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Kannon Mary: A secret symbol of Japan’s hidden Christians

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Shutterstock | Yusei

Daniel Esparza - published on 04/08/24

Forced underground by persecution in the 17th century, hidden Christians engaged in a clever use of Buddhist imagery.

The story of Japan’s Kakure Kirishitan (Japanese for hidden Christians) is one of remarkable resilience and ingenuity. Forced underground by persecution in the 17th century, these communities practiced their faith in secret for over 200 years. One fascinating aspect of their survival strategy was the clever use of Buddhist imagery, particularly statues of Kannon, the Buddhist Bodhisattva of Mercy, to represent the Virgin Mary and the Christ Child.

The Tokugawa shogunate, fearing foreign influence and potential rebellion, launched a brutal crackdown on Christianity in the early 17th century. Public displays of Christian faith were banned, churches destroyed, and believers tortured and executed – the story that Scorsese took to the screen when shooting Silence.

Faced with this existential threat, the Kakure Kirishitan adapted. They abandoned overt displays of Christianity and turned to clandestine practices.

Zama-city-Kanagawa-Prefecture-Japan-November-15-2017-Hoshinoya-kannon-statue-at-Shoukoku-ji-Buddhist-temple.-Part-of-Bando-Sanjusankasho-pilgrimage-circuit-of-33-Buddhist-temples.jpeg
The Virgin Mary bears a strong iconographic resemblance to Kannon, often depicted as a compassionate female figure holding a child.

One ingenious method of concealment was the repurposing of Buddhist iconography. The Virgin Mary, a central figure in Christian devotion, bears a strong iconographic resemblance to Kannon, often depicted as a compassionate female figure holding a child. Kakure Kirishitan communities exploited this visual similarity to their advantage, by using existing Kannon statues or commissioning new ones – with subtle modifications.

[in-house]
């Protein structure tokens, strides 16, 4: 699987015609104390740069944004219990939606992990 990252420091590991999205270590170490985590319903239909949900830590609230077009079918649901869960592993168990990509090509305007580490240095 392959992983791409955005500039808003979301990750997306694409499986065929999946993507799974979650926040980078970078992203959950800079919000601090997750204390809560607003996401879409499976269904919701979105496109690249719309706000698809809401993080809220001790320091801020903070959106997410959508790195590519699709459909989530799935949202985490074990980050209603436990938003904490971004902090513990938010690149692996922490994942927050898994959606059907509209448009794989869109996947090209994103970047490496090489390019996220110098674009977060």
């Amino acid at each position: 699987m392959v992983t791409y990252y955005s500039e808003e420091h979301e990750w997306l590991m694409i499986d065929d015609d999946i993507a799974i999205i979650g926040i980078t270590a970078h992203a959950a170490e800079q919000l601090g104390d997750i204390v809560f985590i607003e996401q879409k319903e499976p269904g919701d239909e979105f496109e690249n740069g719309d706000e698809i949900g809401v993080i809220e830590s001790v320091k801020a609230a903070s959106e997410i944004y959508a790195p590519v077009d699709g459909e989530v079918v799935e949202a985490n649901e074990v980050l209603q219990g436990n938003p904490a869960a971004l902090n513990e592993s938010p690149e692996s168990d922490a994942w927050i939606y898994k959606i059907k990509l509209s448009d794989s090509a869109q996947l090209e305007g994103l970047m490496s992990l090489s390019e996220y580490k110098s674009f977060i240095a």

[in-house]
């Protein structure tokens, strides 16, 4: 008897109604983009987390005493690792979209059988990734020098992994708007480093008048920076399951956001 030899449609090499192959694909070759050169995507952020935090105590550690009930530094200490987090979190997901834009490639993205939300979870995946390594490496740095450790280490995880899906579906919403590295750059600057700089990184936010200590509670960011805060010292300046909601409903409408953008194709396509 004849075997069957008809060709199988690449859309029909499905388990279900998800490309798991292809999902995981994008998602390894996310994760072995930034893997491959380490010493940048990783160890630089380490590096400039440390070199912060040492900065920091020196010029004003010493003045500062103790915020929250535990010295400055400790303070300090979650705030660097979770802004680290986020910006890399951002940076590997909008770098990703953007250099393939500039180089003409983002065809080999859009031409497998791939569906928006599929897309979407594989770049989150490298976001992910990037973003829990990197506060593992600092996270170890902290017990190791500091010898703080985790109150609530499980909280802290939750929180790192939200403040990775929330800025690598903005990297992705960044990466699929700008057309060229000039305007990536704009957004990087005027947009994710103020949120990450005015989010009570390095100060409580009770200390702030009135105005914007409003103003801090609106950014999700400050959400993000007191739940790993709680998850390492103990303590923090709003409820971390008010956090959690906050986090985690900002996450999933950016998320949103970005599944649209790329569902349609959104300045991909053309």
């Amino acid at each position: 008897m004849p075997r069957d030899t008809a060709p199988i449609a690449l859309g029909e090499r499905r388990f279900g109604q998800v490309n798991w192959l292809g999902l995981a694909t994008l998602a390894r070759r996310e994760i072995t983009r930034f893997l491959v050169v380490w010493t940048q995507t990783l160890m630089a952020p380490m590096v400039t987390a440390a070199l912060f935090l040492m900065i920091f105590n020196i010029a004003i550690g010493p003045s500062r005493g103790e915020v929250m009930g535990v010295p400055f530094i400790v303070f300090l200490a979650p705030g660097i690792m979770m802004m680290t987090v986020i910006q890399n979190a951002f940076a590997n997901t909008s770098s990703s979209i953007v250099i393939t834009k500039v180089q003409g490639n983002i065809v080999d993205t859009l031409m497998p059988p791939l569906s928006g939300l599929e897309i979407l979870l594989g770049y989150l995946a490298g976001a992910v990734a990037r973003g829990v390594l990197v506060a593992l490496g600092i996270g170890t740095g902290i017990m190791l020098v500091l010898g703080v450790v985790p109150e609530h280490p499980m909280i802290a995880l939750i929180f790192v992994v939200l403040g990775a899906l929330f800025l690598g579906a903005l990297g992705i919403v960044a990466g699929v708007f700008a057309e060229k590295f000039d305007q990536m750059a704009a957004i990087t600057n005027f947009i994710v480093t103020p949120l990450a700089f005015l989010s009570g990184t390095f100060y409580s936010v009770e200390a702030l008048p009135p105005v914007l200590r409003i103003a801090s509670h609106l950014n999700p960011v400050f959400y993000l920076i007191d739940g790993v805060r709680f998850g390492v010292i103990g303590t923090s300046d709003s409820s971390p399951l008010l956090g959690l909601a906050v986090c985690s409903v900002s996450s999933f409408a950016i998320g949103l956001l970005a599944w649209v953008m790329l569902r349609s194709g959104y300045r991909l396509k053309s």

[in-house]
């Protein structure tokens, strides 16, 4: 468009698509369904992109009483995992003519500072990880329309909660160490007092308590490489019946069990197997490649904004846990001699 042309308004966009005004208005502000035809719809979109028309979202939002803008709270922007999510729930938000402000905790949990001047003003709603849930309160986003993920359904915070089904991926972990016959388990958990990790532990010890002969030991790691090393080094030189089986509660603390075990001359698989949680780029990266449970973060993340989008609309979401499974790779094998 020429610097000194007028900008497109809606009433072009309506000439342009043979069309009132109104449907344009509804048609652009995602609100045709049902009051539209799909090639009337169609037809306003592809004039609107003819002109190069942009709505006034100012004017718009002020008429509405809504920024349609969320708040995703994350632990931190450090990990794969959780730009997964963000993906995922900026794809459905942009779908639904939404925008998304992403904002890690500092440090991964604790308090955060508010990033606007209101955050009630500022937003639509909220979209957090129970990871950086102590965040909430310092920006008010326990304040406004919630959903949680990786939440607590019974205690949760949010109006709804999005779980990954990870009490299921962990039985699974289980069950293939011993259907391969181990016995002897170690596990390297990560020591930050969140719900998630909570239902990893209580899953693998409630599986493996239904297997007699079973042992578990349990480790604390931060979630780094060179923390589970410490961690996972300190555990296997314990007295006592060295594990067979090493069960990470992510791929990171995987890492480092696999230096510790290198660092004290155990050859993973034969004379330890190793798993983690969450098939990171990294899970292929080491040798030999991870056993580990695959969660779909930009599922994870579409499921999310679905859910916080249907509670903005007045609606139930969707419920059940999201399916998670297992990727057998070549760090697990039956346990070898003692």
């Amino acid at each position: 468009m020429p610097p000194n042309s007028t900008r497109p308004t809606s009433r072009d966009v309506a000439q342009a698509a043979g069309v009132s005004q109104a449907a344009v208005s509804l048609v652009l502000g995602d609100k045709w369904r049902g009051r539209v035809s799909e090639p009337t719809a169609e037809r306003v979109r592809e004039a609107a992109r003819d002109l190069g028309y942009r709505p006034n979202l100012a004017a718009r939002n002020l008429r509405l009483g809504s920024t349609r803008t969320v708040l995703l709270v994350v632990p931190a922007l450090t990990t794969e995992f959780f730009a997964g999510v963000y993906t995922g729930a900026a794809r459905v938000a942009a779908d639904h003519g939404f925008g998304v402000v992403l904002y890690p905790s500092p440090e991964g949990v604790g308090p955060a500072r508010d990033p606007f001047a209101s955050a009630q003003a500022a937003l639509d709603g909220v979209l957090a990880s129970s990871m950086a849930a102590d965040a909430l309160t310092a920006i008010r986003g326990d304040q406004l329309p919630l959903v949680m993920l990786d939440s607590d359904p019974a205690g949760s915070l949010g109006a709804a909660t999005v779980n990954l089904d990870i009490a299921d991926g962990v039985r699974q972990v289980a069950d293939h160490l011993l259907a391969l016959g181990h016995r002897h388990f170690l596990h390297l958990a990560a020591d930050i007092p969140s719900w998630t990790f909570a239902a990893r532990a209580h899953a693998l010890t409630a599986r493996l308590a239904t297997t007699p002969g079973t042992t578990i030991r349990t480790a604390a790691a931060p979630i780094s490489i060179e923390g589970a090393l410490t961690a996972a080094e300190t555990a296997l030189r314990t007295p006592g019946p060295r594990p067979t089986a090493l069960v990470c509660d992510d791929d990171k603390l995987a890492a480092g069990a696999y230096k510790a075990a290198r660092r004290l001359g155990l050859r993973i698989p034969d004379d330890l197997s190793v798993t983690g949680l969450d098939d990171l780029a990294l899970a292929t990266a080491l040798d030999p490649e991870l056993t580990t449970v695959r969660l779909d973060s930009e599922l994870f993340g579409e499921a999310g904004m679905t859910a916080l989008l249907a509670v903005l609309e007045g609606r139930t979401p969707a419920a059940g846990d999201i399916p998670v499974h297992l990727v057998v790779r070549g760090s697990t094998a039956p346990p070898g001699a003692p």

These modifications were often discreet but significant. A Kannon statue representing Mary might hold a flower instead of a child, symbolizing the Christ child. Rosaries, an important Christian devotional object, might be hidden in the folds of Kannon’s robes. Statues were sometimes placed in front of non-Christian altars as a subtle act of defiance and devotion.

The use of Kannon Mary wasn’t just a visual trick. Both Kannon and Mary are associated with themes of compassion, intercession, and motherhood. This allowed Kakure Kirishitan to maintain a connection to their faith while outwardly appearing to venerate a Buddhist figure. Prayers whispered before Kannon statues were in truth requests to the Virgin Mary for comfort and protection.

This act of assimilation wasn’t without risk. A keen eye could detect the subtle changes in a Kannon statue. The ingenuity of the Kakure Kirishitan, however, lay in its ability to blend seamlessly with surrounding Buddhist practices. Generations of hidden Christians passed on these techniques orally, ensuring the survival of their faith in a hostile environment.

The story of the Kakure Kirishitan’s use of “Kannon” Mary offers a glimpse into the remarkable lengths to which people will go to preserve their faith. It is visible proof of the power of human ingenuity, and the enduring strength of religious belief.

Tags:
ArtJapanPersecution of Christians
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